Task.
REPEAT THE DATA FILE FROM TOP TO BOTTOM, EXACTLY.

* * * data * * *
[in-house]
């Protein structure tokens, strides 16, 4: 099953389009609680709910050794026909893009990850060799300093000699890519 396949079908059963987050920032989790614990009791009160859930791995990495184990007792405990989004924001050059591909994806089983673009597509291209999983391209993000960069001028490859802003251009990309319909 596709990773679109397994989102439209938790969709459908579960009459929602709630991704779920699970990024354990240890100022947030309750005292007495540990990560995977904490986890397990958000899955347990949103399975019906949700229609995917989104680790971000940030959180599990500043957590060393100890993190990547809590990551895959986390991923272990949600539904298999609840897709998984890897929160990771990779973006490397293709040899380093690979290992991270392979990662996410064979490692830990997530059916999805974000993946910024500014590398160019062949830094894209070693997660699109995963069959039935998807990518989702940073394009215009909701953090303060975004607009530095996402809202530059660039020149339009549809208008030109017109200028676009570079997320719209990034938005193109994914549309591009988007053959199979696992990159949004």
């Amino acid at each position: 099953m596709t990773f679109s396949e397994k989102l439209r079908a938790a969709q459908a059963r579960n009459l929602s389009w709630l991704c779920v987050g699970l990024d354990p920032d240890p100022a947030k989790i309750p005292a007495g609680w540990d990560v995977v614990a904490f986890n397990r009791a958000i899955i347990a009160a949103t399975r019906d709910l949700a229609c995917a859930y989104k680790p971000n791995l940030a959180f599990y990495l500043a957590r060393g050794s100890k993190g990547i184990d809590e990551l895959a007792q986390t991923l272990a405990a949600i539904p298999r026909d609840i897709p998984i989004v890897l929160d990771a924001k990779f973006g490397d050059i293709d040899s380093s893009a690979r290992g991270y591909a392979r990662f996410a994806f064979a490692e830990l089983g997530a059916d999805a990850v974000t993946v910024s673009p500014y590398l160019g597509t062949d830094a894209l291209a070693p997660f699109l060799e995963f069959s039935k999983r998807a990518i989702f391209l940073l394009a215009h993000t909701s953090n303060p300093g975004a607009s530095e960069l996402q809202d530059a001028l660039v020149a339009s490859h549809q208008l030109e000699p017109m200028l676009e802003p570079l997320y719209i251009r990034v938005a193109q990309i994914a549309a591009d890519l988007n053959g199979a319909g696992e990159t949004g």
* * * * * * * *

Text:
[in-house]
């Protein structure tokens, strides 16, 4: 099953389009609680709910050794026909893009990850060799300093000699890519 396949079908059963987050920032989790614990009791009160859930791995990495184990007792405990989004924001050059591909994806089983673009597509291209999983391209993000960069001028490859802003251009990309319909 596709990773679109397994989102439209938790969709459908579960009459929602709630991704779920699970990024354990240890100022947030309750005292007495540990990560995977904490986890397990958000899955347990949103399975019906949700229609995917989104680790971000940030959180599990500043957590060393100890993190990547809590990551895959986390991923272990949600539904298999609840897709998984890897929160990771990779973006490397293709040899380093690979290992991270392979990662996410064979490692830990997530059916999805974000993946910024500014590398160019062949830094894209070693997660699109995963069959039935998807990518989702940073394009215009909701953090303060975004607009530095996402809202530059660039020149339009549809208008030109017109200028676009570079997320719209990034938005193109994914549309591009988007053959199979696992990159949004």
């Amino acid at each position: 099953m596709t990773f679109s396949e397994k989102l439209r079908a938790a969709q459908a059963r579960n009459l929602s389009w709630l991704c779920v987050g699970l990024d354990p920032d240890p100022a947030k989790i309750p005292a007495g609680w540990d990560v995977v614990a904490f986890n397990r009791a958000i899955i347990a009160a949103t399975r019906d709910l949700a229609c995917a859930y989104k680790p971000n791995l940030a959180f599990y990495l500043a957590r060393g050794s100890k993190g990547i184990d809590e990551l895959a007792q986390t991923l272990a405990a949600i539904p298999r026909d609840i897709p998984i989004v890897l929160d990771a924001k990779f973006g490397d050059i293709d040899s380093s893009a690979r290992g991270y591909a392979r990662f996410a994806f064979a490692e830990l089983g997530a059916d999805a990850v974000t993946v910024s673009p500014y590398l160019g597509t062949d830094a894209l291209a070693p997660f699109l060799e995963f069959s039935k999983r998807a990518i989702f391209l940073l394009a215009h993000t909701s953090n303060p300093g975004a607009s530095e960069l996402q809202d530059a001028l660039v020149a339009s490859h549809q208008l030109e000699p017109m200028l676009e802003p570079l997320y719209i251009r990034v938005a193109q990309i994914a549309a591009d890519l988007n053959g199979a319909g696992e990159t949004g």